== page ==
The National School Lunch Program has been shown to offer more nourishing meals than those being packed daily by parents. Despite this wonderful news, the program is under attack, with a pushback on salt restrictions and whole grain guidelines. With nearly 60 percent of kids getting half or more of their day’s calories from school lunch programs, and nearly 50 million kids being serviced by the school cafeteria, we need to fight to keep the healthier guidelines in place. Despite some small studies and surveys that indicated that kids were throwing away these healthier lunches, in truth, they are not tossing the food. A recent study actually found that healthier school cafeteria lunches had the same "toss rate" compared to the less healthy meals served prior to 2012.Our kids need these nutritious meals. They also need mom and dad to aim for similar standards at home.
Lunches from home, on average, had fewer portions of fruits, vegetables, whole grains and milk, compared to the current nationally mandated school lunch menu. Home-packed lunches also had desserts, chips and sweet (non-dairy) drinks. Two other studies showed that meals prepared at home contained more calories, fat (specifically saturated fat) and sugar, and less protein, fiber and calcium. Furthermore, no additional waste was being generated due to the healthier quality of school lunches, and more variety of fruits and vegetables were being eaten by students.
Frankly, these same guidelines should be embraced by adults too Does your child’s home-packed meal or your own lunch, include the following?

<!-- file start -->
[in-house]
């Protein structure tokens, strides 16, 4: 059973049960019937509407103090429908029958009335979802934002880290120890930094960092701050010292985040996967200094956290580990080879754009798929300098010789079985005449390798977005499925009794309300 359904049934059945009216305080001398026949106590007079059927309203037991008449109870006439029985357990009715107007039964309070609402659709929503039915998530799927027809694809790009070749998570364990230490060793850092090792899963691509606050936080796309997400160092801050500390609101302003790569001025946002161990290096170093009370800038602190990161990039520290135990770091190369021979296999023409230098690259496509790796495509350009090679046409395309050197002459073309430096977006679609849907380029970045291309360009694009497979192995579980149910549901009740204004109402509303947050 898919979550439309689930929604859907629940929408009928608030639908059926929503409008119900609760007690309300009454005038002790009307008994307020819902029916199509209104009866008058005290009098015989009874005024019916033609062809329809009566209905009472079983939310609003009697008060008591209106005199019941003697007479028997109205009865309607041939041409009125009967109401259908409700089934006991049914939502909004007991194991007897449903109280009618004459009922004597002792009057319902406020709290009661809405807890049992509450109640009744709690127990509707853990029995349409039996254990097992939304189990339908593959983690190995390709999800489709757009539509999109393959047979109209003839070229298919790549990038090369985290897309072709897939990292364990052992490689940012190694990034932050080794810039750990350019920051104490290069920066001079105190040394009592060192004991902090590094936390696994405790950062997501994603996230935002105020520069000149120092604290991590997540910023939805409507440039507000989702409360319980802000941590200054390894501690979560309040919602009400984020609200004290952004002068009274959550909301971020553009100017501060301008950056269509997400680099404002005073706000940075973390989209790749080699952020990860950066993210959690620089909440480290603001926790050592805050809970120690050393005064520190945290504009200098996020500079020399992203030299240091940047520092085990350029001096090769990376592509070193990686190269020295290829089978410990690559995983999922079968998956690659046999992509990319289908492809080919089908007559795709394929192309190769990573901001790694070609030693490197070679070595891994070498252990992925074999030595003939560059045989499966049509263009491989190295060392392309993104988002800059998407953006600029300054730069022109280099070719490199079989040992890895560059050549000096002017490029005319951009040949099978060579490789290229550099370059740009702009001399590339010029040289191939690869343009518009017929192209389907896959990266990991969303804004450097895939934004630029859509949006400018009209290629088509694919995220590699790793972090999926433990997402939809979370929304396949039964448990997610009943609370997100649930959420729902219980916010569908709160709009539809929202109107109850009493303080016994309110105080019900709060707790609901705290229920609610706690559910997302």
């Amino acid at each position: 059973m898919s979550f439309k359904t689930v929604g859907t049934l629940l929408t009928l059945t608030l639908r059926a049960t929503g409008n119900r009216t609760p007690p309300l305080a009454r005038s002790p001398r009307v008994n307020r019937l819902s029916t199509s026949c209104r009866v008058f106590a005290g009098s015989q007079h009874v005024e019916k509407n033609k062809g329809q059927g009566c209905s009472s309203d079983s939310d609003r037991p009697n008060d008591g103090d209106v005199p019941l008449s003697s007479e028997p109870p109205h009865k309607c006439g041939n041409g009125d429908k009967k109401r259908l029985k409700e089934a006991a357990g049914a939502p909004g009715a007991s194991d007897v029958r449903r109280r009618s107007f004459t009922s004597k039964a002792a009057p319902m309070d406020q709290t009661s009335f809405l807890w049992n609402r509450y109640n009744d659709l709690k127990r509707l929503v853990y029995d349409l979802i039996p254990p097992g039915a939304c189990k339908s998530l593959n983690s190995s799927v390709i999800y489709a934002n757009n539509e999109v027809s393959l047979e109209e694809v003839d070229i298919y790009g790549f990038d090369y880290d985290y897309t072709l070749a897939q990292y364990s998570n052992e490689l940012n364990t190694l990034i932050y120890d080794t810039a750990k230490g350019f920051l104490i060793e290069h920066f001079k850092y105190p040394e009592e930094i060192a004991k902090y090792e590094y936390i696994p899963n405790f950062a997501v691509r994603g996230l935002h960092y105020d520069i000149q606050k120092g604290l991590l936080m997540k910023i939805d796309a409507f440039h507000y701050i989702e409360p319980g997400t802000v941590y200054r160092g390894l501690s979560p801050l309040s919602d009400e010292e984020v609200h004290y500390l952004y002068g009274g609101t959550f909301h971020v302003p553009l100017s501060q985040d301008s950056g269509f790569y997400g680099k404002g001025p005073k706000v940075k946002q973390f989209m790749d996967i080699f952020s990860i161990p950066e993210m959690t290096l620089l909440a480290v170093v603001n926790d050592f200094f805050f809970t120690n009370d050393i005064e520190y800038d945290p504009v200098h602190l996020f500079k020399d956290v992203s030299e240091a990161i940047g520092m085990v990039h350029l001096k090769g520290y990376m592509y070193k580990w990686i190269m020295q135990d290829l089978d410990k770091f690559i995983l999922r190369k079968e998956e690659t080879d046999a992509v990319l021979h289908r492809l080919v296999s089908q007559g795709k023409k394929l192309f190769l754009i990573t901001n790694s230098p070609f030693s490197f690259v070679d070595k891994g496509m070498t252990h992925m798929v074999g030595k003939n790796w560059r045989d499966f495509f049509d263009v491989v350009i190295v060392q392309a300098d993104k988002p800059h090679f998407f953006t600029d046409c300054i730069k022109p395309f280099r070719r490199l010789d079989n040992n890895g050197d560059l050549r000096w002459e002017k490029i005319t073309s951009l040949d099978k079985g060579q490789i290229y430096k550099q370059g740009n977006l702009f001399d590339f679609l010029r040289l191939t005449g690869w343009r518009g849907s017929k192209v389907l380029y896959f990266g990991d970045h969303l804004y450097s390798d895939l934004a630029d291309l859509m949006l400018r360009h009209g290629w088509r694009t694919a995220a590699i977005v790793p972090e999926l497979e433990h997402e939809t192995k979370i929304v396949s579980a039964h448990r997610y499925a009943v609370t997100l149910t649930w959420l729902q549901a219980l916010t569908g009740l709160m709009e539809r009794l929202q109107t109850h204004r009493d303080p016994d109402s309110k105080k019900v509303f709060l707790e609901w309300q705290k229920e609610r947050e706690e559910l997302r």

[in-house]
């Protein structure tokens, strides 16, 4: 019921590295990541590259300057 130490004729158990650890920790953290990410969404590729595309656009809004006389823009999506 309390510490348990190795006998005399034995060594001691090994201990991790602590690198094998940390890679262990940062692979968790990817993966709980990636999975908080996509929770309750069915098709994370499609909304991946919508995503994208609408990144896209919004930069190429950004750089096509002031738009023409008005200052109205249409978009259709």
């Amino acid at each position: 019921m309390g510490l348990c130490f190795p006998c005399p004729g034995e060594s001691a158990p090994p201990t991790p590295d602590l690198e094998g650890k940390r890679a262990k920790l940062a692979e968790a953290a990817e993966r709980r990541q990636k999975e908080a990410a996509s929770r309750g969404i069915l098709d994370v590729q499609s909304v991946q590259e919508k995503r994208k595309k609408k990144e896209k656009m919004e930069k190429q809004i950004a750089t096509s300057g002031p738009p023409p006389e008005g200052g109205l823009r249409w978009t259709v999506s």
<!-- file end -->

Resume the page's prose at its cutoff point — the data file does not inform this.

- One half to one full serving of fruit
- Three quarters to one cup of vegetables (variety)
- A serving of 1 percent or fat-free milk (or milk substitute like fortified soy milk or almond milk)
- A serving of whole grains
- An age-appropriate serving of protein (lean or non-meat)
Equally important, are you sending your child to school with about 500 calories of fats and sugars, and a hefty dose of sodium? Chances are that’s what you are doing to show them love and to make sure they eat their packed lunch. You’re probably treating yourself to a similar dose of junk food and unhealthy choices during your work day. It can’t be a surprise to you that if your kids only eat chicken nuggets, fries, pizza, macaroni and cheese, and sugary juices, that’s all they will want to eat. If you grew up eating that way, or somehow adopted that menu plan for yourself, chances are that’s what you’re choosing for your kids.
It’s time to wise up in 2015 and to do the heavy lifting in terms of slowly shifting the family diet. Lunch is a good place to start, and the guidelines should apply to both your and your child’s brown bag lunch. Here’s a great outline to use (just increase the portion sizes for adults).
- Include at least two servings of vegetables. Carrots, celery, cucumbers, broccoli and cauliflower florets and cubed butternut squash are some good choices.
- Include a single fruit, or even two. Apples, pears, small tangerines, grapes, blueberries and bananas are all portable.
- Two to four ounces of protein. Hard-boiled egg, peanut (or any nut) butter single packs, chicken, tuna, beans, Greek yogurt and low-fat cheeses are good options.
- A bottle or container of water and a container of skim or 1 percent milk.
- A serving of whole grains. Cereal, bread, tortilla, pita, pasta, rice or a baked white/sweet potato, on occasion, are all good choices. Make sure you choose "100 percent whole grain" options.
- Snacks can include an extra piece of fruit, a small yogurt, a small high-protein nutrition bar, a small serving of nuts, or a piece of string cheese.
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